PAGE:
Quantum computers may revolutionize society in a similar way to the emergence of classical computers. Once built, their capabilities include the potential to answer many questions in science; create life-saving medicines; provide transformative capabilities for the financial sector; in general, solve some problems that an ordinary computer would take billions of years to compute. There are some fanciful estimations that quantum computers could be up to 100 million times stronger and faster than your average desktop today. We just don’t know answers to a lot of these questions yet.
Winfried Hensinger – Professor of Quantum Technologies (Photograph: Travis Hodges)
It is very difficult to estimate the full impact of quantum computers, as we are only at the beginning of developing a new class of algorithms that may run on such a machine. However, one thing is clear: nature works according to quantum physics, so quantum computers may be the very best tool possible to understand nature and as such the fabric of reality itself.
In order to understand what we have done, let’s start by explaining how a quantum computer actually works. Quantum computers are unbelievably sophisticated technology that have the ability to ‘tame’ quantum effects in order to reach tremendous computational power. So what are quantum effects? There are a number of quantum effects. One of the most important ones is that an object can be in two different places at the same time.
“Quantum computers may revolutionize society in a similar way to the emergence of classical computers.”
Yes, you heard right! Quantum theory predicts an object may be at two different places at the same time! What does that even mean? Does this enable me to have a holiday in sunny California and at the same time write this article? Not quite, however, it means one can conduct an experiment where an atom is at two different places at the same time, and this is exactly what physicists around the world have managed to achieve in numerous experiments. However, such experiments are very difficult because even the slightest contact of an atom exhibiting quantum effects with anything else will make such quantum effects disappear – immediately.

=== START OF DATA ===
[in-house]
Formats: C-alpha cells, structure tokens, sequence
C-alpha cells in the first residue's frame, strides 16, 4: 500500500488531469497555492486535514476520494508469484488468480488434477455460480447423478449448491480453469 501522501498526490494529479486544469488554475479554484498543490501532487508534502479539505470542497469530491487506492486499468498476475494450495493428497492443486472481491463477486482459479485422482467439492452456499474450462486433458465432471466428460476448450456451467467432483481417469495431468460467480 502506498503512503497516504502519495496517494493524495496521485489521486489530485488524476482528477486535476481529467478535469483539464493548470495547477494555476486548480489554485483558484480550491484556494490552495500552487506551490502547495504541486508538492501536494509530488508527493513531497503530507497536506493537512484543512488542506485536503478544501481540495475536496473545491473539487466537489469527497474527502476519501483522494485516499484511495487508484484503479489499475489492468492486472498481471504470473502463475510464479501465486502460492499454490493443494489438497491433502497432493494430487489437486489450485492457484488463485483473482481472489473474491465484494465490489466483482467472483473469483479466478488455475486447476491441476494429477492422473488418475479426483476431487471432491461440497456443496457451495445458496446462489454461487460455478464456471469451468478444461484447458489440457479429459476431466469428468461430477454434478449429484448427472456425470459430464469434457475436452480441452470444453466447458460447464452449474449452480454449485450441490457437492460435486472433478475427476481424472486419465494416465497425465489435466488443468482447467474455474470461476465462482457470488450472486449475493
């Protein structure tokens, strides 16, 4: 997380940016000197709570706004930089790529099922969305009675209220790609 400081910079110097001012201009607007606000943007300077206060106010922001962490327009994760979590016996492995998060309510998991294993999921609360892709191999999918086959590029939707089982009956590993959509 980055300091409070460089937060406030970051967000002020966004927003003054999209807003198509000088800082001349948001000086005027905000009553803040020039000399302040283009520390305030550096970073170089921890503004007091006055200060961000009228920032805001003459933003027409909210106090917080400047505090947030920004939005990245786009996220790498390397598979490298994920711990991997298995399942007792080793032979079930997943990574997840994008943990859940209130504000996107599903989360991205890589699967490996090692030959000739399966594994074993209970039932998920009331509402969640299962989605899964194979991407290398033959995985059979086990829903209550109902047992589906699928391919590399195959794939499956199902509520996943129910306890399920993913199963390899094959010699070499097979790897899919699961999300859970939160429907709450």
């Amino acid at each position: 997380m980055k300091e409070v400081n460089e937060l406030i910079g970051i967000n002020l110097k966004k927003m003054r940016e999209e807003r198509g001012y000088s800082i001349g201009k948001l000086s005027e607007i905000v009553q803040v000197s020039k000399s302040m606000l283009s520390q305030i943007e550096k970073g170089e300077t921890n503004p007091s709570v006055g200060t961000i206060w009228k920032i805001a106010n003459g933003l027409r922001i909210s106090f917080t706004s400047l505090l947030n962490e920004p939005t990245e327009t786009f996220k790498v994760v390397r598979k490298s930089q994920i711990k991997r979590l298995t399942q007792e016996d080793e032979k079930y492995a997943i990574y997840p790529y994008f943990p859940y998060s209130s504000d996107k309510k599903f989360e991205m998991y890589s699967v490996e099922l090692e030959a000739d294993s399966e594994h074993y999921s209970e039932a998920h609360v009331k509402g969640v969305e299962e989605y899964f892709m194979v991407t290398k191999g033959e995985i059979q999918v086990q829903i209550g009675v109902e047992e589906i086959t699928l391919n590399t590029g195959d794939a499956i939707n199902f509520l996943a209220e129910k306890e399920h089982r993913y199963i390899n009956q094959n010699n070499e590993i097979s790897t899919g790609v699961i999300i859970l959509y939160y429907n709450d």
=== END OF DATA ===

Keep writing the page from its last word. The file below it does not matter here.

And exactly here lies the difficulty in building an actual quantum computer, and this difficulty determines what technologies have been most successful in building – small quantum computer prototypes.
We are aiming to build a quantum computer using trapped ions. In the same way as a conventional computer encodes information as a series of 0’s and 1’s, also referred to as bits, a quantum computer makes use of quantum bits. However, these quantum bits can be zero and one at the same time!
For many years, I have seen smiles or disbelief in the faces of some of my scientist colleagues when telling them about our intention to build a large scale quantum computer. With tremendous progress in this field in the last few years, things have changed a little bit with more and more people starting to believe it may actually be achievable to build such a machine. We felt the need for some kind of plan of how to actually build such a device (instead of just focussing on academic studies).
“Even the slightest contact of atom exhibiting quantum effects with anything else will make such quantum effects disappear – immediately.”
The mission would be to come up with the simplest technical solution possible and to make use of proven technology wherever possible. Most importantly, to identify the most important engineering challenges and deliver credible solutions. In order to make this happen, I enlisted some extremely talented scientists from around the world to help us to draw up such a blueprint. Over the past few years, together with leading scientists from Google (USA), Aarhus University (Denmark), RIKEN (Japan) and Siegen University (Germany), we asked the question, what would it take to actually build such a device? We did not just want to write another academic study. In contrast, we set out to create an actual construction plan, the engineering blueprint, to build such a device. How big will it be? What is the power consumption? What parts does it require? What kind of cooling does it need? What is the easiest way to make it fully modular? How much will it cost?
We answered all these questions in an article published in Science Advances. Providing all these details was a very tedious process, however, it provides the answer to the most important question: can such a device actually be built? And while we still believe it will be quite an engineering feat, tremendously expensive and requiring a lot of people, I think it is fair to say that we believe the answer is yes.
We aim to combine a whole range of reasonably proven technologies to make a blueprint that consists of a construction plan with sufficient technical detail, so we are very hopeful the construction of a large scale quantum computer is not the stuff of science fiction movies anymore.
This article is written by Winfried Hensinger – Professor of Quantum Technologies at University of Sussex